Our results

We start this paper by defining USAE with formal definitions. USAE is an encryption scheme with unconditional security in which a receiver cannot gain any information of a particular user from an encrypted message. We investigate from information theory, the lower bounds for the required memory sizes of a ciphertext, a sender and a receiver’s secrets. Further, we propose concrete constructions of USAE based on polynomials and also constructions based on CFFs. Polynomial-based construction is optimal because it matches the lower bounds which in turn implies that the lower bounds are all tight. One important fact that bears mention: it is quite remarkable to see that these bounds that we have shown are significantly different from those shown in Shannon’s model of conventional unconditionally secure symmetric encryption. For example, in our model, required memory sizes for ciphertext, encryption key and decryption key are at least log2 |M| + log2 |S| bits, log2 |M| + log2 |S| bits and (k + 1) log2 |M| bits respectively, where M is the message space, S is the set of all senders and k is the maximum number of dishonest senders. Comparisons between polynomialbased and CFF-based schemes are also made. In addition, we study an extension of USAE, that with non-malleability. More precisely, a formal definition of non-malleability, a concrete non-malleable scheme and a security proof are investigated. Furthermore, another extension of USAE, for multiple-receiver setting, is shown. We continue by defining the GA-code with formal definitions. GA-code is an unconditionally secure A-code with anonymity like group signatures. In GA-codes, any user in a group can generate an authenticated message and verify it as long as it has been sent from a legitimate user in a group. Moreover, a receiver is not able to obtain any meaningful information of a particular user who had generated the authenticated message. However, in the case of disputes, a receiver is able to obtain the sender’s identity by cooperating with a group authority. It is important to note here that the group authority or the receiver by itself

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will be insufficient to obtain any information regarding the user i.e. they must cooperate with each other. We then show two concrete constructions of GA-code with formal security proofs. One construction is based on polynomials and the other on CFFs and A-codes. Organization of this paper is as follows: in Section 2, we study the model, bounds and constructions for USAE. Polynomial-based USAE construction is optimal because it matches the lower bounds. This in turn implies that the lower bounds are all tight. We also show other efficient and secure implementations of USAE. In Section 3, we show model and concrete construction for GA-code with formal security proof. 2.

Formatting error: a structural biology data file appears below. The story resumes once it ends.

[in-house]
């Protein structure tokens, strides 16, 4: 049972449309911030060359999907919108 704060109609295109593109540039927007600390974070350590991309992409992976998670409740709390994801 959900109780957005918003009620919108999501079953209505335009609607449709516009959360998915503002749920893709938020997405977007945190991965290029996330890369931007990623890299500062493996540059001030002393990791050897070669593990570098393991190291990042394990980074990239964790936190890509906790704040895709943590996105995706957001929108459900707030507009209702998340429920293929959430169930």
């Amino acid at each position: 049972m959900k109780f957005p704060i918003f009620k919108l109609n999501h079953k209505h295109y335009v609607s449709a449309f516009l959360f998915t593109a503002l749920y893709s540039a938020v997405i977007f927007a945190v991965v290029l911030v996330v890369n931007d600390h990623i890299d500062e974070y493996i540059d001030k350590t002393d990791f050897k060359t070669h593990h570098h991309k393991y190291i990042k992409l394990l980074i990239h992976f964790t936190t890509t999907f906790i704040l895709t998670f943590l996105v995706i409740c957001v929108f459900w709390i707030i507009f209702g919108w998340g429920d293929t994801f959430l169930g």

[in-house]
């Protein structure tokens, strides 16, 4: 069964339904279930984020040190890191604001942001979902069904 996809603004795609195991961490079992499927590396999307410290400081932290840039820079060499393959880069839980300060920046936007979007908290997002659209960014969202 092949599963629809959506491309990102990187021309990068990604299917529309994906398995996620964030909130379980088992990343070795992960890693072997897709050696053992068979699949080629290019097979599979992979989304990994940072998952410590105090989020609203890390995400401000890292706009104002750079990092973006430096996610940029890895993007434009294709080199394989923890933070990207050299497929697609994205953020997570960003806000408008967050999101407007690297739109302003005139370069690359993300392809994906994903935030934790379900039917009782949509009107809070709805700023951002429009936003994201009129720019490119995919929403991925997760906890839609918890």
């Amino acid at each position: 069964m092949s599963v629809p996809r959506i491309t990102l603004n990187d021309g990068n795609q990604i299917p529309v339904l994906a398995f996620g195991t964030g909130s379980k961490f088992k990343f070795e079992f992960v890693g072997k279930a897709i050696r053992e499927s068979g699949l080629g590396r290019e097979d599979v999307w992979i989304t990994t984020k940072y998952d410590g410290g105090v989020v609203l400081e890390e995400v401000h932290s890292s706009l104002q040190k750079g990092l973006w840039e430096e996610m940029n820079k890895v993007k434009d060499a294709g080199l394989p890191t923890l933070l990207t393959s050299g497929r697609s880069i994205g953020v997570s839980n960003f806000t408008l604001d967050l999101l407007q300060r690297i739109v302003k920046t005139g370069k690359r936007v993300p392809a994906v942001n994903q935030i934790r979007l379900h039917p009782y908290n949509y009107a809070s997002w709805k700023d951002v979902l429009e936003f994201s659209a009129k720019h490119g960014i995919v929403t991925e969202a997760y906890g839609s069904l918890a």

UNCONDITIONALLY SECURE ASYMMETRIC ENCRYPTION

In this section, model, security definition, lower bounds and concrete constructions of USAE are shown. One of our constructions is optimal in terms of required memory sizes for a ciphertext, an encryption key and a decryption key. It should be noted that the definition that we use for ‘asymmetric encryption’ in this paper is not equivalent to the meaning of ‘public-key encryption’ in a general sense. Here, in USAE, ‘asymmetric’ is used as a pair of encryption and decryption keys that are asymmetric, and where an encryption key is not public. 2.1.

Model

Since no computational difficulty is assumed in USAE, it is impossible for a sender to secretly transmit a message using only the public information. This means that in order to construct a USAE, a different assumption (rather than computational assumptions) will be required, e.g. existence of a noisy channel, that of a quantum channel, bounds of memory or threshold of the number of malicious users. For simplicity, we introduce the trusted initializer model (R. Rivest, unpublished data) in which we assume a trusted initializer who honestly distributes each user’s secret in the initial phase and deletes his memory after the distribution of the secrets. We should note that the trusted initializer can be removed by using multi-party computation [23] if the number of malicious users is less than a third of the total number of users and there exists a private channel between each pair of users. In the model of USAE, there are n + 2 participants, a set of n senders {S1 , . . . , Sn }, a receiver R and a trusted initializer TI. TI generates encryption keys e1 , . . . , en for S1 , . . . , Sn respectively, and a decryption key d for R. After distributing these keys, TI deletes his memory. In order to send a plaintext m to R with confidentiality, s ∈ {S1 , . . . , Sn } encrypts m by using ei and transmits a ciphertext c to R. R decrypts c by using d and recovers m. 2.2.